Keep an eye on this one: open, online and with the branded mark of a great journal, the Fibreculture book series with Open Humanities Press.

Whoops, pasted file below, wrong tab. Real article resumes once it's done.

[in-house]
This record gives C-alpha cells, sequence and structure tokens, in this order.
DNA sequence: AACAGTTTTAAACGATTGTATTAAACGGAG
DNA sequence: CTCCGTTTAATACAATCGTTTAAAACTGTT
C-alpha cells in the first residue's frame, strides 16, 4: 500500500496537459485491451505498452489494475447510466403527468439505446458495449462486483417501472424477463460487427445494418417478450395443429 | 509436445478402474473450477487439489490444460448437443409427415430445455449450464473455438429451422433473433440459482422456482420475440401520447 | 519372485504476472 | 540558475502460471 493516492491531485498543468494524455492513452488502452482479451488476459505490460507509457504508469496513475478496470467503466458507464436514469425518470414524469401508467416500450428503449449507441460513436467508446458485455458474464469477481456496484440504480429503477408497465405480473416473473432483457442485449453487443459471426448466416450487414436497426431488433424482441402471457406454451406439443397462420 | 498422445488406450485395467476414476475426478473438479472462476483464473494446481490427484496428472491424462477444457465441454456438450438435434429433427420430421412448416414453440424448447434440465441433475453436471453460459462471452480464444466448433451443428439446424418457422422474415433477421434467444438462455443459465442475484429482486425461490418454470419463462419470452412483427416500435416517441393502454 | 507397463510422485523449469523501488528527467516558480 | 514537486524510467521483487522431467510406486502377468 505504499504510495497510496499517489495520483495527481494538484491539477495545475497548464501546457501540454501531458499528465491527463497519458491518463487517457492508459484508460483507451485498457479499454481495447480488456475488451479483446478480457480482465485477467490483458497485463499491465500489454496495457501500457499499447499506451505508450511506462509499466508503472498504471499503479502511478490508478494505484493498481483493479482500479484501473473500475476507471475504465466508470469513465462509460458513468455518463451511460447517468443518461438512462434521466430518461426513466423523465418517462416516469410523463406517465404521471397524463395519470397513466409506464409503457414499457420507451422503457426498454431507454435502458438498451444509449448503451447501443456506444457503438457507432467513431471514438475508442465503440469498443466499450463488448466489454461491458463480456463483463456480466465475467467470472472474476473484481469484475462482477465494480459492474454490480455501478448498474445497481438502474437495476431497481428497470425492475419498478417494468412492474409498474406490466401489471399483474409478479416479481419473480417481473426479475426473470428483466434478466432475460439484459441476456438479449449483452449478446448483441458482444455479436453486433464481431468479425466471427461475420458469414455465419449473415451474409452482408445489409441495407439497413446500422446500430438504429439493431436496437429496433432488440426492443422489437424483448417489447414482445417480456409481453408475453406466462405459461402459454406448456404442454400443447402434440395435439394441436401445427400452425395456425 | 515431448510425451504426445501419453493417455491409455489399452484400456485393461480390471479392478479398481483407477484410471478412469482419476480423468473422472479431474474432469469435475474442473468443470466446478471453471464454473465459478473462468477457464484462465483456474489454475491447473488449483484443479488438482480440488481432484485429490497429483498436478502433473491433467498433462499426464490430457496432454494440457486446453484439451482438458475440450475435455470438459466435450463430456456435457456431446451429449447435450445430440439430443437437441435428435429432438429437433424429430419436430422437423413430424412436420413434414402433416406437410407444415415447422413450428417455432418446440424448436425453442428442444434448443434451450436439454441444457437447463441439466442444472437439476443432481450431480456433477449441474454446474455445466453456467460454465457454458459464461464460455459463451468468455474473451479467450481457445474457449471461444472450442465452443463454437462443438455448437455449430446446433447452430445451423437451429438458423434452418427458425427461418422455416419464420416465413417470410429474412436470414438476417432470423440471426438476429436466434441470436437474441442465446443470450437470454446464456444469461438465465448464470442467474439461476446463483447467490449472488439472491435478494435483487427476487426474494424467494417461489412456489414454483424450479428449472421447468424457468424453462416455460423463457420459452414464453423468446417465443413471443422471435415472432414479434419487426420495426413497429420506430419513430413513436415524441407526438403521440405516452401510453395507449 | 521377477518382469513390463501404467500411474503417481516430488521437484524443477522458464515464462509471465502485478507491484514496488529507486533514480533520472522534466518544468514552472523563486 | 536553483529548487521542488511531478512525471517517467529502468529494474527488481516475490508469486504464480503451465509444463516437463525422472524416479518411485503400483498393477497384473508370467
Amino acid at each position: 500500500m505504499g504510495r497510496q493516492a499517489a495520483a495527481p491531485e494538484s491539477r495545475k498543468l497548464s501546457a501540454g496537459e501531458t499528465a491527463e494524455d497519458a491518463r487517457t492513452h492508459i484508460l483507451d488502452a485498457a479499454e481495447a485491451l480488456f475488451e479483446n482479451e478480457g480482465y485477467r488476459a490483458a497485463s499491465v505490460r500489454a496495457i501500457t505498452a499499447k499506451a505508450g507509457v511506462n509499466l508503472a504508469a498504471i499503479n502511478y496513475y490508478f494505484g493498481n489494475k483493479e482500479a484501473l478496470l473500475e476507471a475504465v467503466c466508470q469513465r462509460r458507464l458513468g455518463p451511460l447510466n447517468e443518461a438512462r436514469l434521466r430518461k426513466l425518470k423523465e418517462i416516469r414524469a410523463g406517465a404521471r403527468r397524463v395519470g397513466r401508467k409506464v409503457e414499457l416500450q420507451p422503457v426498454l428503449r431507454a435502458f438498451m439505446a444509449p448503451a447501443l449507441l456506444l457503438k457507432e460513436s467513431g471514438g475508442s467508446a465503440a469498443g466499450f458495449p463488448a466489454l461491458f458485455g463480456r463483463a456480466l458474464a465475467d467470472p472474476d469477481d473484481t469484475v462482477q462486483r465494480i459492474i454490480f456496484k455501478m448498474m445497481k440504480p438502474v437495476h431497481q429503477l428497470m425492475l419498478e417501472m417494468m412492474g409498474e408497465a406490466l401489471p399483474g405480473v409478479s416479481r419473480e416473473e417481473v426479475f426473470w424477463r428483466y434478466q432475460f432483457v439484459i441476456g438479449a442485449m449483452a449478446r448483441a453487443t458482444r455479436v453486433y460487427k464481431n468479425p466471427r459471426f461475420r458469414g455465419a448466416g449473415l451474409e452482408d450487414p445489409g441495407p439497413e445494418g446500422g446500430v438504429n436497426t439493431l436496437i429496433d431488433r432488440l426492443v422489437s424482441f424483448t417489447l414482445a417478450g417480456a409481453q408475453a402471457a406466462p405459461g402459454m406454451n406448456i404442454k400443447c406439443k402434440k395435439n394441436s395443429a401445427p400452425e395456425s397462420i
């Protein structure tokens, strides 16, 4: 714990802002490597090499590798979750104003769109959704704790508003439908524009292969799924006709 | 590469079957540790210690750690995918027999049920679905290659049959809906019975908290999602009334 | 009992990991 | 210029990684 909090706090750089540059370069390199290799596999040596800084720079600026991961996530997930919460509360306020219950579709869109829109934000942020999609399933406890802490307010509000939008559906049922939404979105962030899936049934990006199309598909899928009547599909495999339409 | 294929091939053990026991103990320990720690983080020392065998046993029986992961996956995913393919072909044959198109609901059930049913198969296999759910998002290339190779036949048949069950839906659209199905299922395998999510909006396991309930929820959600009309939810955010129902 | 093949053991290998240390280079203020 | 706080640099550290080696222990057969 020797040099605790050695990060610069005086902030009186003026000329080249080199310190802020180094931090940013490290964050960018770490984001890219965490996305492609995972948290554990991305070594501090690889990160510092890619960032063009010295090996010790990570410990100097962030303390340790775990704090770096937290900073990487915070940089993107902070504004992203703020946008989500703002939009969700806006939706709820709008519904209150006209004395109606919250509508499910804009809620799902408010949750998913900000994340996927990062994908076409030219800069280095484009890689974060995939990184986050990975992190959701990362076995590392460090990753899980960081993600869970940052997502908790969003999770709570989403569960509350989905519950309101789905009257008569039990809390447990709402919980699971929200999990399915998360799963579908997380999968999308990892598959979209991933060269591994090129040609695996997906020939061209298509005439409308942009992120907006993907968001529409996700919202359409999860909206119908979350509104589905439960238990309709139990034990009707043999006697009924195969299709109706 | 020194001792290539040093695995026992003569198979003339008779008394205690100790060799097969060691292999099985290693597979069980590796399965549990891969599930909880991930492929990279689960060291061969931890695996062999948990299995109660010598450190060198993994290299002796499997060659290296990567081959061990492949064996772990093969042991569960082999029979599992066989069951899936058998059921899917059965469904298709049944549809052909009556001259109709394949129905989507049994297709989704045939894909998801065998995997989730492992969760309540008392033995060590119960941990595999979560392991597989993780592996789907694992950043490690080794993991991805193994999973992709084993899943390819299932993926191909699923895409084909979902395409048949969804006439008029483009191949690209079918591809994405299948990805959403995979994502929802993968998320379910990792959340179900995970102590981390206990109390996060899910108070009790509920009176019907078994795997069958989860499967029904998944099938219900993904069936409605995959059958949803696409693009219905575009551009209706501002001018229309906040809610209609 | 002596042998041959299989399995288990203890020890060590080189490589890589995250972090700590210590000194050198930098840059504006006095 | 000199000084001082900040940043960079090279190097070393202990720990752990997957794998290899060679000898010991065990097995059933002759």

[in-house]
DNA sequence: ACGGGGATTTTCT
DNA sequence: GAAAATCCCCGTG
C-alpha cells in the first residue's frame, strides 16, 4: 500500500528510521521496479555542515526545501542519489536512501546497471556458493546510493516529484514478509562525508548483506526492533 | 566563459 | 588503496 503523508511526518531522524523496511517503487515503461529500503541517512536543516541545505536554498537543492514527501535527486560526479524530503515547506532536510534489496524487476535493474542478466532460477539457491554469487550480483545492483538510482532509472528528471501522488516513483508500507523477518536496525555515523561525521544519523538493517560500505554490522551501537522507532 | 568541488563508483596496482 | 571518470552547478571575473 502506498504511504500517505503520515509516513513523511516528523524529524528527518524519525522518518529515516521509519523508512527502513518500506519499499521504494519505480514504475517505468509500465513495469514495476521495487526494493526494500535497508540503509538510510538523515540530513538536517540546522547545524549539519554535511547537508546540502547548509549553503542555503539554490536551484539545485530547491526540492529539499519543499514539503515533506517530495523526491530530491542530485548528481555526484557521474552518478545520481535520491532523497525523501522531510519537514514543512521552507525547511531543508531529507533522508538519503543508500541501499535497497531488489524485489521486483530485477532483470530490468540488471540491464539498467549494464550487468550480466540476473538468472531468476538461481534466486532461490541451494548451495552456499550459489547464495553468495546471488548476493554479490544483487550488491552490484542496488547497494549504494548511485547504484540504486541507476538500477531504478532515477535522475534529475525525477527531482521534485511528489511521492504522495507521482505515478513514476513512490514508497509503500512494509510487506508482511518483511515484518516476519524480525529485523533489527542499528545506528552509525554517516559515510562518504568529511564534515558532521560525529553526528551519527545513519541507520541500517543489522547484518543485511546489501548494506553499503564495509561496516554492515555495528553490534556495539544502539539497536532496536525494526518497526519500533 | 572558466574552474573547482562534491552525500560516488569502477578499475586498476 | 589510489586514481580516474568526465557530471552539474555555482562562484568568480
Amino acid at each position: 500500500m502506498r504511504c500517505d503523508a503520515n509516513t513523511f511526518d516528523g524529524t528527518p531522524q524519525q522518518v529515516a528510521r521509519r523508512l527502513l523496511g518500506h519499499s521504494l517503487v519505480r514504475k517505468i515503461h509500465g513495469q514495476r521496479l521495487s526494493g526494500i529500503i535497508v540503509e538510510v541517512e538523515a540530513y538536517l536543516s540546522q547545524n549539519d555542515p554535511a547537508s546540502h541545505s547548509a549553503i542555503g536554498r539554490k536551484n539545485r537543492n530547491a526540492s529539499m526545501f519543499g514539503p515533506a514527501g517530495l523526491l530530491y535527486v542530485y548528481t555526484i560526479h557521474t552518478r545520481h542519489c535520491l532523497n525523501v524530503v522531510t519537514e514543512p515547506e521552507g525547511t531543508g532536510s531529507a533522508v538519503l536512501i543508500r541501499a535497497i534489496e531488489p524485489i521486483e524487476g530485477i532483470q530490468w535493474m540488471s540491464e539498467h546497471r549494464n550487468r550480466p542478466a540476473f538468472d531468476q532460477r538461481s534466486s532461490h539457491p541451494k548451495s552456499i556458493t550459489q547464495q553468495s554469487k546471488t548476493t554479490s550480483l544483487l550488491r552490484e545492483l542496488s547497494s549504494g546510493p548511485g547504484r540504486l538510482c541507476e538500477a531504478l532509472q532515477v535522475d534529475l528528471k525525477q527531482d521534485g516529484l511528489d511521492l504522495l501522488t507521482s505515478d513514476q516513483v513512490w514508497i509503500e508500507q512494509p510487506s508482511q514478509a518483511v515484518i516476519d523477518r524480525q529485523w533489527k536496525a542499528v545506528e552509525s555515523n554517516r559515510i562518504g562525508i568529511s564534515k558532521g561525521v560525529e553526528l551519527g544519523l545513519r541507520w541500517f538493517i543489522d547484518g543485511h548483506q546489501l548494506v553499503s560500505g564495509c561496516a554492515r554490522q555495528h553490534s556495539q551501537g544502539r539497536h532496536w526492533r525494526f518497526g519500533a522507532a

“After over a decade of transition, digital and networked media’s disruption of so-called ‘heritage’ media is now the status quo. Even if change is ongoing, and even if media institutions and disciplines are still playing catch up, digital and networked media are now very much the established media. They have massively expanded the range of niches they can inhabit. They have colonised many practices in everyday and professional life. They have transformed politics and activism, science and research, art and design. They have questioned forms of rationality and standard modulations of affect. Yet if we now live in an atmosphere infused by media technologies and communicational events, this atmosphere is both intimate and alien. Like the weather under climate change, the common world is one in which nothing seems quite as it was. Clear communications and fluid networks—like clear skies and warm temperatures—feel as preternatural as they are comforting. They still hold the promise of a new world, but sometimes this new world looks as much like a complex form of neofeudalism as a celebration of a new communality. In such a situation the question of what ‘media’ or ‘communications’ are has become strange to us. It demands new ways of thinking about fundamental conceptions and ecologies of practice. This calls for something that traditional media disciplines, even ‘new media’ disciplines, cannot always provide. The Fibreculture book series explores this contemporary state of things and asks what comes next.”